We are now delighted to share the recordings of these presentations, as well as some other resources, which will remain available on our Research and Outreach page, as well as our YouTube Channel.
Each session featured a short talk and a chance for questions from the audience. Sessions included autistic people as speakers and panellists. The focus was on providing an up to date and progressive model for understanding autism and delivering support to enable autistic young people to thrive.
Head over to our Research and Outreach webinar series page for more useful resources that link to these themes. You can find out more about The Harris Trust here.
Neurodiversity - what is it and how can we apply it?
The first webinar, entitled, 'Neurodiversity: what is it and how can we apply it was' an introduction to the concept of neurodiversity and its relevance for autism and mental health. It was given by our Director, Sue Fletcher-Watson.
Sue was joined by Natalie Jenkins, a researcher at the University of Edinburgh with a focus on traumatic brain injury and dementia. She has autism and has developed resources for supporting autistic staff and students in higher education.
You can watch this webinar here.
Neurodiversity, autism and mental health
The 'Neurodiversity, autism and mental health' webinar, presented by Monique Botha and Sonny Hallet, explores mental health experiences in autistic young people considering influential factors, ways to understand, and to help.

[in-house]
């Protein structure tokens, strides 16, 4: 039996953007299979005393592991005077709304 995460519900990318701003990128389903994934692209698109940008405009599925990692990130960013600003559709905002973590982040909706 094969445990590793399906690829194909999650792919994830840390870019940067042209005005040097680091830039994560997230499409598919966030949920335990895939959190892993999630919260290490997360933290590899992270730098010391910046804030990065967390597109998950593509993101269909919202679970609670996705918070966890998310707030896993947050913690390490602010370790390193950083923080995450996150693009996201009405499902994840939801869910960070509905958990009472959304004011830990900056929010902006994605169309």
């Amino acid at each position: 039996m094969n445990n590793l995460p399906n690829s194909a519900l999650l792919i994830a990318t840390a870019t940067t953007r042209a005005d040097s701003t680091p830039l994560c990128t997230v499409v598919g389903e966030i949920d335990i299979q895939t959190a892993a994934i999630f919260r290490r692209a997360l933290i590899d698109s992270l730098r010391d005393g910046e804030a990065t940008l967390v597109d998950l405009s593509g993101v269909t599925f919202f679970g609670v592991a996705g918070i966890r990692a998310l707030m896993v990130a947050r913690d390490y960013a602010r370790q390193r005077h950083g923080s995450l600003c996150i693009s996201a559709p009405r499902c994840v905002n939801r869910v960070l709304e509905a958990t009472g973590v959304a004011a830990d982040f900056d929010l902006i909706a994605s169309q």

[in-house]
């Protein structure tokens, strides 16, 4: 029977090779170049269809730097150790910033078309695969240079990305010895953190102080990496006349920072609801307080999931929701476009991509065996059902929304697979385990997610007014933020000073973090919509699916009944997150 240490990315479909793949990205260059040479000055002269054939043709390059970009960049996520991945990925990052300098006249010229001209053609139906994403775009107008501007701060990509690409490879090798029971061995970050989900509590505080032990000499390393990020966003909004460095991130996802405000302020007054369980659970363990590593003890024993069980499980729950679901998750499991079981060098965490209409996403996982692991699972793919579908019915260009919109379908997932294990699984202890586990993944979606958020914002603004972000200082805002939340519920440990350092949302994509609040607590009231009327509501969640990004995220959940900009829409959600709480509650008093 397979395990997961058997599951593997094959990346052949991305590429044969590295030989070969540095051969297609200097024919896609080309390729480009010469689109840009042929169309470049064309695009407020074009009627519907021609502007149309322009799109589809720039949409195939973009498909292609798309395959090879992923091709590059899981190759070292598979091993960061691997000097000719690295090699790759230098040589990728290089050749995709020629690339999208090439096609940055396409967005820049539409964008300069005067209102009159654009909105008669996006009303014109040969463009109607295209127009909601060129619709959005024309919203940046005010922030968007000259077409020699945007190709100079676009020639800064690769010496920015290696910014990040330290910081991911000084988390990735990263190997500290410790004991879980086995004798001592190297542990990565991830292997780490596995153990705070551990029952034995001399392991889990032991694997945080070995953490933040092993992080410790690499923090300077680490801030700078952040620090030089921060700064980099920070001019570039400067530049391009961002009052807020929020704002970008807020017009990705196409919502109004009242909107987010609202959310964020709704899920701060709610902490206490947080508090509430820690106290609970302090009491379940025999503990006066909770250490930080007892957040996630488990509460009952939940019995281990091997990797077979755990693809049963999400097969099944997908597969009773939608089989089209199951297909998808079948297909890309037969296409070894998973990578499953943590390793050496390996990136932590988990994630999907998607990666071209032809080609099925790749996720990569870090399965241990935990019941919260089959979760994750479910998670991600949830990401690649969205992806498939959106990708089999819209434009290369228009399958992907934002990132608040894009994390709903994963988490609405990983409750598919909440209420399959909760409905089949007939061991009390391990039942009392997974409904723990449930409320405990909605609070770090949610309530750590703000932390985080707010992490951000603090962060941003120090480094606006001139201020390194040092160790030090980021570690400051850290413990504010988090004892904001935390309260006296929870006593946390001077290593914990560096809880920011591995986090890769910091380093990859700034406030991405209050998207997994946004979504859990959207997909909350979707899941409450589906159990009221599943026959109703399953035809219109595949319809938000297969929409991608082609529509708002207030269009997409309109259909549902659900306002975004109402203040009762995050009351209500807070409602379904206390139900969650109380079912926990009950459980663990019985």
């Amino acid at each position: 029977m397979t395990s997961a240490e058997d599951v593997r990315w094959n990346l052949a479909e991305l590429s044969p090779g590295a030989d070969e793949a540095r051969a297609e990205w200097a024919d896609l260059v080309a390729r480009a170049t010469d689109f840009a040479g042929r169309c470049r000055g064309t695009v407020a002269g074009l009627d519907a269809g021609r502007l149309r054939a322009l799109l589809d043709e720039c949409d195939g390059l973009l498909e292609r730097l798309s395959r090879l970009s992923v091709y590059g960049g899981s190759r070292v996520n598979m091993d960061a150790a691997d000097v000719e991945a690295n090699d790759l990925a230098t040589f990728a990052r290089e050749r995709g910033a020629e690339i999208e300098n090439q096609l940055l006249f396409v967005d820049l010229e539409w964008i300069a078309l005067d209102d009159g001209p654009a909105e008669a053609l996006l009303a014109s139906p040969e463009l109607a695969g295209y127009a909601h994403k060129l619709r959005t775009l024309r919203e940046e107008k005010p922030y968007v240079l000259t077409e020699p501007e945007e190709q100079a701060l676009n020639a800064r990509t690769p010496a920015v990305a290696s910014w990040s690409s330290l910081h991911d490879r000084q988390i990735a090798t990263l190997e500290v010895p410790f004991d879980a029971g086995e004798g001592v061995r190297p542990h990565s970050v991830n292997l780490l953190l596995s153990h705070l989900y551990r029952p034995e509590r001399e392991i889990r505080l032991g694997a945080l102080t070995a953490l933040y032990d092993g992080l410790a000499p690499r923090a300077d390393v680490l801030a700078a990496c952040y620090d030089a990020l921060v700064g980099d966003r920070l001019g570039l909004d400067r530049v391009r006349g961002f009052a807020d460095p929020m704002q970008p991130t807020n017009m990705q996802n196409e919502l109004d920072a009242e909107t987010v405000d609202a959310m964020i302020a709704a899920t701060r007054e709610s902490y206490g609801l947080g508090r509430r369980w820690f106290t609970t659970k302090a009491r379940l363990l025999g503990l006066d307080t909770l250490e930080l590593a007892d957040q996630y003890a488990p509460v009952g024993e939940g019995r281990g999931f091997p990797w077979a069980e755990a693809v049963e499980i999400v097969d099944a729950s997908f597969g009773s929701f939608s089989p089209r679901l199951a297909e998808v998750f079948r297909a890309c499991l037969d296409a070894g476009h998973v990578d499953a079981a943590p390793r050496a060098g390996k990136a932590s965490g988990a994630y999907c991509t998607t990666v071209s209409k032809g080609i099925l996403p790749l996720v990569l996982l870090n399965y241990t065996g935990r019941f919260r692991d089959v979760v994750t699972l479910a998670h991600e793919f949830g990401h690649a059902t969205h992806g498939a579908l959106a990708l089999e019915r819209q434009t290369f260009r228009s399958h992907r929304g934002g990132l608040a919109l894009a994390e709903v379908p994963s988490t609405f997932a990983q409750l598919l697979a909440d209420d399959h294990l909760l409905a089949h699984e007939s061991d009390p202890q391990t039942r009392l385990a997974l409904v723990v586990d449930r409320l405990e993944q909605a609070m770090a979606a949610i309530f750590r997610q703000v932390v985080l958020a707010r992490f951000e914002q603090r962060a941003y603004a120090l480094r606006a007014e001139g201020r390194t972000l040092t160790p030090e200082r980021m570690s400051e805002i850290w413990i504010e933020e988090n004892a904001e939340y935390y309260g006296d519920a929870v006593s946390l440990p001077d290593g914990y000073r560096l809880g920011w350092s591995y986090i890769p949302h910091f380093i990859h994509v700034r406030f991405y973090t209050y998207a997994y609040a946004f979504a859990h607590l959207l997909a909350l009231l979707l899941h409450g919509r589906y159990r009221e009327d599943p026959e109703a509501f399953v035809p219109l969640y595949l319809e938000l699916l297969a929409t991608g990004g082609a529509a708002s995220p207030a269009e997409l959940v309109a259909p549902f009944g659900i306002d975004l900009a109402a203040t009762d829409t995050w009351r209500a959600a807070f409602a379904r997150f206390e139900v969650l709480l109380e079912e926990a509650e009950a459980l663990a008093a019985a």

Monique is an autistic autism researcher, and a Research Fellow at University of Stirling. Her research focuses on neurodiversity, mental health, wellbeing, and minority stress.
Sonny Hallett is a trainee counsellor, and current mental health advisor to AMASE (Autistic Mutual Aid Society Edinburgh). They have run two community-led research projects: one on autistic people's access to mental health support, and another on autistic people's experiences of counselling.
They are interested in autistic identity, diversity, accommodations, and connection, and exploring how their own autistic identity intersects with the other parts of themself. They also like to spend a lot of time out in the woods looking for fungi and bugs!
Watch this webinar here.
Peer support for autistic (and neurodivergent) young people
The final webinar in the series, 'Peer support for autistic (and neurodivergent) young people', presented by Catherine Crompton and Fergus Murray, was an overview of supporting autistic young people through peer networks.
Catherine is a researcher in the Centre for Clinical Brain Sciences at the University of Edinburgh. Her research explores the diverse ways that neurodivergent people communicate, and she is particularly interested in how peer support might benefit neurodivergent people.
Fergus is a science teacher, writer and current chair of AMASE (the Autistic Mutual Aid Society Edinburgh). Formally identified as autistic at the age of thirty-one, they write about autistic experiences and psychological theories of autism, take a lot of photos of nature and do a bit of programming for fun.
Watch this webinar here.
This has been the best CPD I have attended for a long while - thank you so much!
Wonderful series of webinars, thank you very much to all your contributors over the past 3 weeks
Thank you to all panellists throughout these talks. You are changing the way we do things at Selkirk High School and we're very excited to work with you on our next steps. It's been of exceptional value.